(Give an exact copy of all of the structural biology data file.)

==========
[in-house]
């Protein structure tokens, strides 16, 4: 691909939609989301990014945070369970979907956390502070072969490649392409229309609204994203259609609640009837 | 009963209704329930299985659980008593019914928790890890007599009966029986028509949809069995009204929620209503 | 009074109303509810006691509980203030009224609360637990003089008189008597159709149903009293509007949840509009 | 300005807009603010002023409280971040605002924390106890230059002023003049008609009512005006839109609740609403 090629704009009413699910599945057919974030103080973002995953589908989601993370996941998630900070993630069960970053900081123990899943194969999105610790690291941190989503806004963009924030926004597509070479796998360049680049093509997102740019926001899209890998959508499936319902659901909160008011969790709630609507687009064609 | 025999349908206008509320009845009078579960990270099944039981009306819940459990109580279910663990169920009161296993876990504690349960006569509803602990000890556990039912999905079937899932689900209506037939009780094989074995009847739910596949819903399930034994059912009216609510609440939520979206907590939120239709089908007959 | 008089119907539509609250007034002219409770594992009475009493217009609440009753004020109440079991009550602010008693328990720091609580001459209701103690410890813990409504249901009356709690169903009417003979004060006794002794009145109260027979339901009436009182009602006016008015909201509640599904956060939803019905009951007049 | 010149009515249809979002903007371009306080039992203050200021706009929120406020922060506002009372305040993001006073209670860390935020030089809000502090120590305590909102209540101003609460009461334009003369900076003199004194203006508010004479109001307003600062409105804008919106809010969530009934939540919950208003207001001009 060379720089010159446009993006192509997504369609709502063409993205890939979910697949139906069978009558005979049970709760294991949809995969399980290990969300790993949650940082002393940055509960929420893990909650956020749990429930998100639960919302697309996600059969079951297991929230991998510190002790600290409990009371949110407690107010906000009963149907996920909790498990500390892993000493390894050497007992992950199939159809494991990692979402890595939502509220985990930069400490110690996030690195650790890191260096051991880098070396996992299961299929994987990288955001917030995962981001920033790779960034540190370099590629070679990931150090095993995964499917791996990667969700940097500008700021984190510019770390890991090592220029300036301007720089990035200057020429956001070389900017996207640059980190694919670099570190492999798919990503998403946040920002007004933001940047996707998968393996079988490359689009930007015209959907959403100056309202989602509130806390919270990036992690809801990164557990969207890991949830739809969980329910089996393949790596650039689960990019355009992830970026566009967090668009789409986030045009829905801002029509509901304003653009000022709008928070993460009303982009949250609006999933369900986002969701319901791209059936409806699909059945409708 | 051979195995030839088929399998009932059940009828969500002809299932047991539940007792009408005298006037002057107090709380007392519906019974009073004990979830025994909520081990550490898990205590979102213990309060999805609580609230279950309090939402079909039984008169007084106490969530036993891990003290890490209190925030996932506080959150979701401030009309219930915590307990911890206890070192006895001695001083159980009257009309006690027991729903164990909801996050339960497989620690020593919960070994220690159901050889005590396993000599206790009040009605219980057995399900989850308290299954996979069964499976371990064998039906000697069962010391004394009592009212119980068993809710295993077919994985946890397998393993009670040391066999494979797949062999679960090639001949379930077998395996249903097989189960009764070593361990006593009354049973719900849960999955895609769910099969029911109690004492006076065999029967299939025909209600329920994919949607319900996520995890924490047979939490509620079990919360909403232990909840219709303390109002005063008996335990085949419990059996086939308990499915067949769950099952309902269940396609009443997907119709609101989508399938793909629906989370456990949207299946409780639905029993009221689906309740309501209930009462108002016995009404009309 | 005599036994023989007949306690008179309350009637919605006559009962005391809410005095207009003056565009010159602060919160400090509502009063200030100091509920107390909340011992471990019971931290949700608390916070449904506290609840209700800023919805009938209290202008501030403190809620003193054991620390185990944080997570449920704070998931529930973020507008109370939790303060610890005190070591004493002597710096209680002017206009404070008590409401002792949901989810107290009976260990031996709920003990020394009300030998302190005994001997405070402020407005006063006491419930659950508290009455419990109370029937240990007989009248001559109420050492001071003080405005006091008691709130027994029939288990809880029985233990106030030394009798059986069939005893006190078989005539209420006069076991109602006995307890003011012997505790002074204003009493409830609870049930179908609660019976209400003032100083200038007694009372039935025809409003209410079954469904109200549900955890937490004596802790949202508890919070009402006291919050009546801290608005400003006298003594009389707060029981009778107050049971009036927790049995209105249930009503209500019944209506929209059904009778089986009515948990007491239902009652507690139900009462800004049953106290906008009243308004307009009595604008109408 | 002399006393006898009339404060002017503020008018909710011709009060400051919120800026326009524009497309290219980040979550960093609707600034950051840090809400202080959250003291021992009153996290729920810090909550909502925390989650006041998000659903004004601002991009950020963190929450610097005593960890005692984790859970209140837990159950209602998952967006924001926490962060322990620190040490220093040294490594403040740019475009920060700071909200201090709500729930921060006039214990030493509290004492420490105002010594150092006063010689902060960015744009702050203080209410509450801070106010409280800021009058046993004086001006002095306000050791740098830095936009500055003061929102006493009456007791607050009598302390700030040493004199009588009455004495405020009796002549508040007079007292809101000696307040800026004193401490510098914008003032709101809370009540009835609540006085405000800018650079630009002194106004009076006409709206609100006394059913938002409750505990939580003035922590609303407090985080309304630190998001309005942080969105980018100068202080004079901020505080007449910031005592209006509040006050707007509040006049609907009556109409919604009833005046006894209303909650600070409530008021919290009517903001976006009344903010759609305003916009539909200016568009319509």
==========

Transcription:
[in-house]
């Protein structure tokens, strides 16, 4: 691909939609989301990014945070369970979907956390502070072969490649392409229309609204994203259609609640009837 | 009963209704329930299985659980008593019914928790890890007599009966029986028509949809069995009204929620209503 | 009074109303509810006691509980203030009224609360637990003089008189008597159709149903009293509007949840509009 | 300005807009603010002023409280971040605002924390106890230059002023003049008609009512005006839109609740609403 090629704009009413699910599945057919974030103080973002995953589908989601993370996941998630900070993630069960970053900081123990899943194969999105610790690291941190989503806004963009924030926004597509070479796998360049680049093509997102740019926001899209890998959508499936319902659901909160008011969790709630609507687009064609 | 025999349908206008509320009845009078579960990270099944039981009306819940459990109580279910663990169920009161296993876990504690349960006569509803602990000890556990039912999905079937899932689900209506037939009780094989074995009847739910596949819903399930034994059912009216609510609440939520979206907590939120239709089908007959 | 008089119907539509609250007034002219409770594992009475009493217009609440009753004020109440079991009550602010008693328990720091609580001459209701103690410890813990409504249901009356709690169903009417003979004060006794002794009145109260027979339901009436009182009602006016008015909201509640599904956060939803019905009951007049 | 010149009515249809979002903007371009306080039992203050200021706009929120406020922060506002009372305040993001006073209670860390935020030089809000502090120590305590909102209540101003609460009461334009003369900076003199004194203006508010004479109001307003600062409105804008919106809010969530009934939540919950208003207001001009 060379720089010159446009993006192509997504369609709502063409993205890939979910697949139906069978009558005979049970709760294991949809995969399980290990969300790993949650940082002393940055509960929420893990909650956020749990429930998100639960919302697309996600059969079951297991929230991998510190002790600290409990009371949110407690107010906000009963149907996920909790498990500390892993000493390894050497007992992950199939159809494991990692979402890595939502509220985990930069400490110690996030690195650790890191260096051991880098070396996992299961299929994987990288955001917030995962981001920033790779960034540190370099590629070679990931150090095993995964499917791996990667969700940097500008700021984190510019770390890991090592220029300036301007720089990035200057020429956001070389900017996207640059980190694919670099570190492999798919990503998403946040920002007004933001940047996707998968393996079988490359689009930007015209959907959403100056309202989602509130806390919270990036992690809801990164557990969207890991949830739809969980329910089996393949790596650039689960990019355009992830970026566009967090668009789409986030045009829905801002029509509901304003653009000022709008928070993460009303982009949250609006999933369900986002969701319901791209059936409806699909059945409708 | 051979195995030839088929399998009932059940009828969500002809299932047991539940007792009408005298006037002057107090709380007392519906019974009073004990979830025994909520081990550490898990205590979102213990309060999805609580609230279950309090939402079909039984008169007084106490969530036993891990003290890490209190925030996932506080959150979701401030009309219930915590307990911890206890070192006895001695001083159980009257009309006690027991729903164990909801996050339960497989620690020593919960070994220690159901050889005590396993000599206790009040009605219980057995399900989850308290299954996979069964499976371990064998039906000697069962010391004394009592009212119980068993809710295993077919994985946890397998393993009670040391066999494979797949062999679960090639001949379930077998395996249903097989189960009764070593361990006593009354049973719900849960999955895609769910099969029911109690004492006076065999029967299939025909209600329920994919949607319900996520995890924490047979939490509620079990919360909403232990909840219709303390109002005063008996335990085949419990059996086939308990499915067949769950099952309902269940396609009443997907119709609101989508399938793909629906989370456990949207299946409780639905029993009221689906309740309501209930009462108002016995009404009309 | 005599036994023989007949306690008179309350009637919605006559009962005391809410005095207009003056565009010159602060919160400090509502009063200030100091509920107390909340011992471990019971931290949700608390916070449904506290609840209700800023919805009938209290202008501030403190809620003193054991620390185990944080997570449920704070998931529930973020507008109370939790303060610890005190070591004493002597710096209680002017206009404070008590409401002792949901989810107290009976260990031996709920003990020394009300030998302190005994001997405070402020407005006063006491419930659950508290009455419990109370029937240990007989009248001559109420050492001071003080405005006091008691709130027994029939288990809880029985233990106030030394009798059986069939005893006190078989005539209420006069076991109602006995307890003011012997505790002074204003009493409830609870049930179908609660019976209400003032100083200038007694009372039935025809409003209410079954469904109200549900955890937490004596802790949202508890919070009402006291919050009546801290608005400003006298003594009389707060029981009778107050049971009036927790049995209105249930009503209500019944209506929209059904009778089986009515948990007491239902009652507690139900009462800004049953106290906008009243308004307009009595604008109408 | 002399006393006898009339404060002017503020008018909710011709009060400051919120800026326009524009497309290219980040979550960093609707600034950051840090809400202080959250003291021992009153996290729920810090909550909502925390989650006041998000659903004004601002991009950020963190929450610097005593960890005692984790859970209140837990159950209602998952967006924001926490962060322990620190040490220093040294490594403040740019475009920060700071909200201090709500729930921060006039214990030493509290004492420490105002010594150092006063010689902060960015744009702050203080209410509450801070106010409280800021009058046993004086001006002095306000050791740098830095936009500055003061929102006493009456007791607050009598302390700030040493004199009588009455004495405020009796002549508040007079007292809101000696307040800026004193401490510098914008003032709101809370009540009835609540006085405000800018650079630009002194106004009076006409709206609100006394059913938002409750505990939580003035922590609303407090985080309304630190998001309005942080969105980018100068202080004079901020505080007449910031005592209006509040006050707007509040006049609907009556109409919604009833005046006894209303909650600070409530008021919290009517903001976006009344903010759609305003916009539909200016568009319509």